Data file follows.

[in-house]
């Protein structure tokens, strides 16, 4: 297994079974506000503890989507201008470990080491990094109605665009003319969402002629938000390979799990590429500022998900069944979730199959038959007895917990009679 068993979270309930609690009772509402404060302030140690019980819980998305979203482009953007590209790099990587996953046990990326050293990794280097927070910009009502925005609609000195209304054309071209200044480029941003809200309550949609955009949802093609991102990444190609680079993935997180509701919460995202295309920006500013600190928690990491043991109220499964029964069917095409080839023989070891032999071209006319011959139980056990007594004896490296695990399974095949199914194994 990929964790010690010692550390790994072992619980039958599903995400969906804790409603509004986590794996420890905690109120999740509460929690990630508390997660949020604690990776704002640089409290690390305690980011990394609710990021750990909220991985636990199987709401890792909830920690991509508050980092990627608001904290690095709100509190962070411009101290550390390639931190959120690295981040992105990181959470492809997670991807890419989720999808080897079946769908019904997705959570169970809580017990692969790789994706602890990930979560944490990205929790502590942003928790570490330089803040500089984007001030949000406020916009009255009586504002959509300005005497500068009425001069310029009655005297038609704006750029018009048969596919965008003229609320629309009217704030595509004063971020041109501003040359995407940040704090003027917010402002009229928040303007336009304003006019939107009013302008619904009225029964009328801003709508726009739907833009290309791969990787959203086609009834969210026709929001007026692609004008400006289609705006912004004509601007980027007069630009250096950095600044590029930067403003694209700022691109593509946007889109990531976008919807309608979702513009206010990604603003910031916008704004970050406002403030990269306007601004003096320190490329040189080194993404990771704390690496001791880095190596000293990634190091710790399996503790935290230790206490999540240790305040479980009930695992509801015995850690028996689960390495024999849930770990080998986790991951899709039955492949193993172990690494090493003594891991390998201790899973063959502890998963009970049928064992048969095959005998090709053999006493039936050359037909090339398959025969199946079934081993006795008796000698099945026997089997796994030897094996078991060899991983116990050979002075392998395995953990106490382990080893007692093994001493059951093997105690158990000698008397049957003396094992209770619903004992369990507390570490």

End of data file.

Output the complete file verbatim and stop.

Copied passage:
[in-house]
């Protein structure tokens, strides 16, 4: 297994079974506000503890989507201008470990080491990094109605665009003319969402002629938000390979799990590429500022998900069944979730199959038959007895917990009679 068993979270309930609690009772509402404060302030140690019980819980998305979203482009953007590209790099990587996953046990990326050293990794280097927070910009009502925005609609000195209304054309071209200044480029941003809200309550949609955009949802093609991102990444190609680079993935997180509701919460995202295309920006500013600190928690990491043991109220499964029964069917095409080839023989070891032999071209006319011959139980056990007594004896490296695990399974095949199914194994 990929964790010690010692550390790994072992619980039958599903995400969906804790409603509004986590794996420890905690109120999740509460929690990630508390997660949020604690990776704002640089409290690390305690980011990394609710990021750990909220991985636990199987709401890792909830920690991509508050980092990627608001904290690095709100509190962070411009101290550390390639931190959120690295981040992105990181959470492809997670991807890419989720999808080897079946769908019904997705959570169970809580017990692969790789994706602890990930979560944490990205929790502590942003928790570490330089803040500089984007001030949000406020916009009255009586504002959509300005005497500068009425001069310029009655005297038609704006750029018009048969596919965008003229609320629309009217704030595509004063971020041109501003040359995407940040704090003027917010402002009229928040303007336009304003006019939107009013302008619904009225029964009328801003709508726009739907833009290309791969990787959203086609009834969210026709929001007026692609004008400006289609705006912004004509601007980027007069630009250096950095600044590029930067403003694209700022691109593509946007889109990531976008919807309608979702513009206010990604603003910031916008704004970050406002403030990269306007601004003096320190490329040189080194993404990771704390690496001791880095190596000293990634190091710790399996503790935290230790206490999540240790305040479980009930695992509801015995850690028996689960390495024999849930770990080998986790991951899709039955492949193993172990690494090493003594891991390998201790899973063959502890998963009970049928064992048969095959005998090709053999006493039936050359037909090339398959025969199946079934081993006795008796000698099945026997089997796994030897094996078991060899991983116990050979002075392998395995953990106490382990080893007692093994001493059951093997105690158990000698008397049957003396094992209770619903004992369990507390570490």